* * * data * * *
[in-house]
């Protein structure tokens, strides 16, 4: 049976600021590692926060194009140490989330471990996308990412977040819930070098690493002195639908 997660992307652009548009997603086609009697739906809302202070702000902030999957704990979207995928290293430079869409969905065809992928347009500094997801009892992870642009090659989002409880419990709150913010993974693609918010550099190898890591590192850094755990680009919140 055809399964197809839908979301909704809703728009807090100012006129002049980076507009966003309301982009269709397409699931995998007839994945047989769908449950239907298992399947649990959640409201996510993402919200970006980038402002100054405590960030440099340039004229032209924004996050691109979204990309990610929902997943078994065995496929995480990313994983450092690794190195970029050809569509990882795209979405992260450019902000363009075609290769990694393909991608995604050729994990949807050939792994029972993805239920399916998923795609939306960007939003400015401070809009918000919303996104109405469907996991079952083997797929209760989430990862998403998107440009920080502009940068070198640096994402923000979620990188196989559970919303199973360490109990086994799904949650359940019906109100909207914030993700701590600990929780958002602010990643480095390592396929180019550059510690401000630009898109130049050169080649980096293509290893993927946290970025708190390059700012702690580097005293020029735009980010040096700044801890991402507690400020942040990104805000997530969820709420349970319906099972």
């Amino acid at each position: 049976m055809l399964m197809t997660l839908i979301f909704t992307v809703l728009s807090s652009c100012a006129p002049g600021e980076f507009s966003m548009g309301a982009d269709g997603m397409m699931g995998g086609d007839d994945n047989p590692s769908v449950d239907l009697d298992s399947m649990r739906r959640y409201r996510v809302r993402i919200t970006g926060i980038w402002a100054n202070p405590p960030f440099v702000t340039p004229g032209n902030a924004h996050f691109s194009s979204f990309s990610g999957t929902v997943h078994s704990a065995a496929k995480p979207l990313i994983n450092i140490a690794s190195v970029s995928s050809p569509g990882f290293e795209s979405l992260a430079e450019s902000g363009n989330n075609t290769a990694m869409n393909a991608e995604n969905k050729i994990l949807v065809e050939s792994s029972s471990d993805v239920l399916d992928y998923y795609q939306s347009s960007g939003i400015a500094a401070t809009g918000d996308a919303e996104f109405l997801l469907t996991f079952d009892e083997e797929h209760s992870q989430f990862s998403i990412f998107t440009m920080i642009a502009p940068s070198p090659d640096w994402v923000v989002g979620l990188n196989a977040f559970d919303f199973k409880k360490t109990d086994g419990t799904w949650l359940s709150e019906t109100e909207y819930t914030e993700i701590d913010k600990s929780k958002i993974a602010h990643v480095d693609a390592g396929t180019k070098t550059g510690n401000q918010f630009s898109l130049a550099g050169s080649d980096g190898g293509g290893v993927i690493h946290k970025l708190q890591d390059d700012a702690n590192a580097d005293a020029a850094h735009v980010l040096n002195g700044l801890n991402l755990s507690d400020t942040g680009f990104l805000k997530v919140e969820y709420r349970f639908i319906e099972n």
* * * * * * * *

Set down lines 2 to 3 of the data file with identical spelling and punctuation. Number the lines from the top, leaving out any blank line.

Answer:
């Protein structure tokens, strides 16, 4: 049976600021590692926060194009140490989330471990996308990412977040819930070098690493002195639908 997660992307652009548009997603086609009697739906809302202070702000902030999957704990979207995928290293430079869409969905065809992928347009500094997801009892992870642009090659989002409880419990709150913010993974693609918010550099190898890591590192850094755990680009919140 055809399964197809839908979301909704809703728009807090100012006129002049980076507009966003309301982009269709397409699931995998007839994945047989769908449950239907298992399947649990959640409201996510993402919200970006980038402002100054405590960030440099340039004229032209924004996050691109979204990309990610929902997943078994065995496929995480990313994983450092690794190195970029050809569509990882795209979405992260450019902000363009075609290769990694393909991608995604050729994990949807050939792994029972993805239920399916998923795609939306960007939003400015401070809009918000919303996104109405469907996991079952083997797929209760989430990862998403998107440009920080502009940068070198640096994402923000979620990188196989559970919303199973360490109990086994799904949650359940019906109100909207914030993700701590600990929780958002602010990643480095390592396929180019550059510690401000630009898109130049050169080649980096293509290893993927946290970025708190390059700012702690580097005293020029735009980010040096700044801890991402507690400020942040990104805000997530969820709420349970319906099972």
């Amino acid at each position: 049976m055809l399964m197809t997660l839908i979301f909704t992307v809703l728009s807090s652009c100012a006129p002049g600021e980076f507009s966003m548009g309301a982009d269709g997603m397409m699931g995998g086609d007839d994945n047989p590692s769908v449950d239907l009697d298992s399947m649990r739906r959640y409201r996510v809302r993402i919200t970006g926060i980038w402002a100054n202070p405590p960030f440099v702000t340039p004229g032209n902030a924004h996050f691109s194009s979204f990309s990610g999957t929902v997943h078994s704990a065995a496929k995480p979207l990313i994983n450092i140490a690794s190195v970029s995928s050809p569509g990882f290293e795209s979405l992260a430079e450019s902000g363009n989330n075609t290769a990694m869409n393909a991608e995604n969905k050729i994990l949807v065809e050939s792994s029972s471990d993805v239920l399916d992928y998923y795609q939306s347009s960007g939003i400015a500094a401070t809009g918000d996308a919303e996104f109405l997801l469907t996991f079952d009892e083997e797929h209760s992870q989430f990862s998403i990412f998107t440009m920080i642009a502009p940068s070198p090659d640096w994402v923000v989002g979620l990188n196989a977040f559970d919303f199973k409880k360490t109990d086994g419990t799904w949650l359940s709150e019906t109100e909207y819930t914030e993700i701590d913010k600990s929780k958002i993974a602010h990643v480095d693609a390592g396929t180019k070098t550059g510690n401000q918010f630009s898109l130049a550099g050169s080649d980096g190898g293509g290893v993927i690493h946290k970025l708190q890591d390059d700012a702690n590192a580097d005293a020029a850094h735009v980010l040096n002195g700044l801890n991402l755990s507690d400020t942040g680009f990104l805000k997530v919140e969820y709420r349970f639908i319906e099972n």